Although the invasive pest Thrips parvispinus continues to threaten tropical ornamental crops, the good news is that the sky isn’t falling. Producing crops like mandevilla, schefflera and hoya is still possible, at least in a closed greenhouse setting.
Although developing a reliable biological control program for this pest is probably a few years off, a suite of pesticides is available in the U.S. and Canada to successfully manage T. parvispinus.
This post covers these pesticides, their relative efficacy and demonstrates outcomes when used in an 8 month on-farm trial in mandevilla.
Lab Testing of Pesticides: An Important First Step
Dr. Alexandra Revynthi from the University of Florida Tropical Research and Education Centre has done the important first step of screening pesticides against T. parvispinus in 24-48 hour lab tests. This involves spraying label rates of pesticides on the leaf discs which thrips then feed on and seeing how many survive. She also quantified feeding damage on these leaf discs compared to an untreated control.
Her work found several pesticides that are already registered in the U.S. and Canada that cause high levels of mortality of various T. parvispinus life stages (Table 1, below), and also reduced feeding damage.
Some of these products are not registered for thrips specifically, but could be used as part of a total pest management program for other pests of tropical plants, including whitefly and spider mites.
Table 1. Products effective against Thrips parvipsinus larvae and adults, in order of efficacy. Results courtesy of lab trials conducted by Dr. Revynthi, University of Florida. GH = registration on greenhouse ornamentals; LO = registration on landscape ornamentals in Canada.
Success (Conserve), Xxpire and Pylon (Piston) worked the best of these products, causing 90-100% mortality of both adult and larval T. parvipsinus. Although Xxpire is not available for greenhouse ornamentals in Canada, Flowers Canada is pursuing the product Twinguard, which has the same actives, as a minor use label expansion for thrips in greenhouse crops.
Avid (Trimectin), Kontos and Rimon (Pedestal) caused high mortality of larvae (>70%). Although they were not effective on adult thrips, they will still be an important part of a pesticide rotation program for this pest. Similarly, Tristar had some efficacy on adult thrips (causing around 50% mortality) but was not effective on larvae. Ference (Mainspring) caused reduced feeding of larvae, which is good news for plant damage, but didn’t seem to cause much mortality. However, in short lab tests like these, it’s often hard to see how products which inhibit feeding actually work to reduce the pest population. A longer time frame (around 4-5 days) if often needed.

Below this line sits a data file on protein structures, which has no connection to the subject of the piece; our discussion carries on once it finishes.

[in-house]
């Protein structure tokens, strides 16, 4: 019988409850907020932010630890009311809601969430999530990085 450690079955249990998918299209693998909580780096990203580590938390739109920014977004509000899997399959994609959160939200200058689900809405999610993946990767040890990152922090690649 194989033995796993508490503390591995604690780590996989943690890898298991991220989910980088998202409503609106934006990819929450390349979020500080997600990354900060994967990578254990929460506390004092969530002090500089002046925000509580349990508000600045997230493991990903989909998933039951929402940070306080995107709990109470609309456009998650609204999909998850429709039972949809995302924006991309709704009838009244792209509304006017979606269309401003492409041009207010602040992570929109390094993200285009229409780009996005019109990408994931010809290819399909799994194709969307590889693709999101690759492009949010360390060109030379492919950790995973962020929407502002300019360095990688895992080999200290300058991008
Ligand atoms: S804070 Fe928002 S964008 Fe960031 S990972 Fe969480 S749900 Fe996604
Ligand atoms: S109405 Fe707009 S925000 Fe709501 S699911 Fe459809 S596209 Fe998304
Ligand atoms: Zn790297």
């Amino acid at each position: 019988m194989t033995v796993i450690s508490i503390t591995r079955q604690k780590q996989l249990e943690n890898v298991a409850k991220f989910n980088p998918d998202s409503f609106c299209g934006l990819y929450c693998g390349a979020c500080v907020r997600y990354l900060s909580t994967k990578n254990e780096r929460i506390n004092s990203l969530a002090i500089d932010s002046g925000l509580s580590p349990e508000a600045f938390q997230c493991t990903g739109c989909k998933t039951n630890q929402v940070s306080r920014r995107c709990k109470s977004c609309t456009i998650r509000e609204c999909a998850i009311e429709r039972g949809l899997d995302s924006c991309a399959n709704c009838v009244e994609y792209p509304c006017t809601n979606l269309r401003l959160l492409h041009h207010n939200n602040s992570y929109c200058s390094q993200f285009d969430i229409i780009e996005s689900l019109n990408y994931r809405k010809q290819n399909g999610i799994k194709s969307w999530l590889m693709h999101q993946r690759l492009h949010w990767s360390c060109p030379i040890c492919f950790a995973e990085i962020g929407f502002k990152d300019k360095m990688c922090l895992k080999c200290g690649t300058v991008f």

Tests of Pesticides in a Commercial Greenhouse
As important as lab tests are for initial screening purposes, they represent ideal conditions. Pesticide coverage is 100% and the insects can’t leave the treated arena. Further, lab-based insect colonies are often more susceptible to insecticides than real-world populations that may have been exposed to multiple chemicals. So, the real test is how these products work in the greenhouse under actual growing conditions, as part of a total IPM program.
This past year, I worked with a grower cooperator in Ontario who grows a large amount of mandevilla in a greenhouse facility. In the previous year, they had attempted to manage T. parvipsinus with high levels of biological control. This course of action was based on previous experience here in Ontario with the chemically-resistant Western flower thrips, and reports from Europe that suggested T. parvipsinus may be even more prone to insecticide resistance. Unfortunately, using biocontrol alone, with late-season interventions of chemicals only, was not that successful. Around 60% of the crop was lost in 2021/2022.